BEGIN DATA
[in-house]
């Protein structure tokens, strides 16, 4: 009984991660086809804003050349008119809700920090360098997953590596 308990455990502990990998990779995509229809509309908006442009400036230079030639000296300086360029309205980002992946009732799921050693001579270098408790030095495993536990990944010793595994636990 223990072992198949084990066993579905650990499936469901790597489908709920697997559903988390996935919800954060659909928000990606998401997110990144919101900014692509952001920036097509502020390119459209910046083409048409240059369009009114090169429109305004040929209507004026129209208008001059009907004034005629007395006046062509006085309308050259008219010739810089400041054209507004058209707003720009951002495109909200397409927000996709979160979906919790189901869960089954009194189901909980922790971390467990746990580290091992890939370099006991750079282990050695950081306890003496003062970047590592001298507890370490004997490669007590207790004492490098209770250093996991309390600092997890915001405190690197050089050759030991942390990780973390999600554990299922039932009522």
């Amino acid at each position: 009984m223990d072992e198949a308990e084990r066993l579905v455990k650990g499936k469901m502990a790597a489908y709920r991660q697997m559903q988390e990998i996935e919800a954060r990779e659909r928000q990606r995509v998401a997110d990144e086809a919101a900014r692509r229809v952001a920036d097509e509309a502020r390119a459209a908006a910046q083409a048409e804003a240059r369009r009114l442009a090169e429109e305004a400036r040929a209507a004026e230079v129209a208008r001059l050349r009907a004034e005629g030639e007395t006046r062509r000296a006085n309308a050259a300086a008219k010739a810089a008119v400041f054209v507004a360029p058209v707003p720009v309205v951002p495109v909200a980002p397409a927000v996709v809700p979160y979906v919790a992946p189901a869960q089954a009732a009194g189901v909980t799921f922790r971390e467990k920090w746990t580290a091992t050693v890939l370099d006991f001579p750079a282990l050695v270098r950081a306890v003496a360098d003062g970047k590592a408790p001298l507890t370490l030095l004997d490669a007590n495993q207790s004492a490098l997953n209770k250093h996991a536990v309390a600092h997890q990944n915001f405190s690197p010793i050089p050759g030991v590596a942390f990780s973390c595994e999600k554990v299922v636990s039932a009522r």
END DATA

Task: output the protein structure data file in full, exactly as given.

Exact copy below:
[in-house]
């Protein structure tokens, strides 16, 4: 009984991660086809804003050349008119809700920090360098997953590596 308990455990502990990998990779995509229809509309908006442009400036230079030639000296300086360029309205980002992946009732799921050693001579270098408790030095495993536990990944010793595994636990 223990072992198949084990066993579905650990499936469901790597489908709920697997559903988390996935919800954060659909928000990606998401997110990144919101900014692509952001920036097509502020390119459209910046083409048409240059369009009114090169429109305004040929209507004026129209208008001059009907004034005629007395006046062509006085309308050259008219010739810089400041054209507004058209707003720009951002495109909200397409927000996709979160979906919790189901869960089954009194189901909980922790971390467990746990580290091992890939370099006991750079282990050695950081306890003496003062970047590592001298507890370490004997490669007590207790004492490098209770250093996991309390600092997890915001405190690197050089050759030991942390990780973390999600554990299922039932009522």
């Amino acid at each position: 009984m223990d072992e198949a308990e084990r066993l579905v455990k650990g499936k469901m502990a790597a489908y709920r991660q697997m559903q988390e990998i996935e919800a954060r990779e659909r928000q990606r995509v998401a997110d990144e086809a919101a900014r692509r229809v952001a920036d097509e509309a502020r390119a459209a908006a910046q083409a048409e804003a240059r369009r009114l442009a090169e429109e305004a400036r040929a209507a004026e230079v129209a208008r001059l050349r009907a004034e005629g030639e007395t006046r062509r000296a006085n309308a050259a300086a008219k010739a810089a008119v400041f054209v507004a360029p058209v707003p720009v309205v951002p495109v909200a980002p397409a927000v996709v809700p979160y979906v919790a992946p189901a869960q089954a009732a009194g189901v909980t799921f922790r971390e467990k920090w746990t580290a091992t050693v890939l370099d006991f001579p750079a282990l050695v270098r950081a306890v003496a360098d003062g970047k590592a408790p001298l507890t370490l030095l004997d490669a007590n495993q207790s004492a490098l997953n209770k250093h996991a536990v309390a600092h997890q990944n915001f405190s690197p010793i050089p050759g030991v590596a942390f990780s973390c595994e999600k554990v299922v636990s039932a009522r």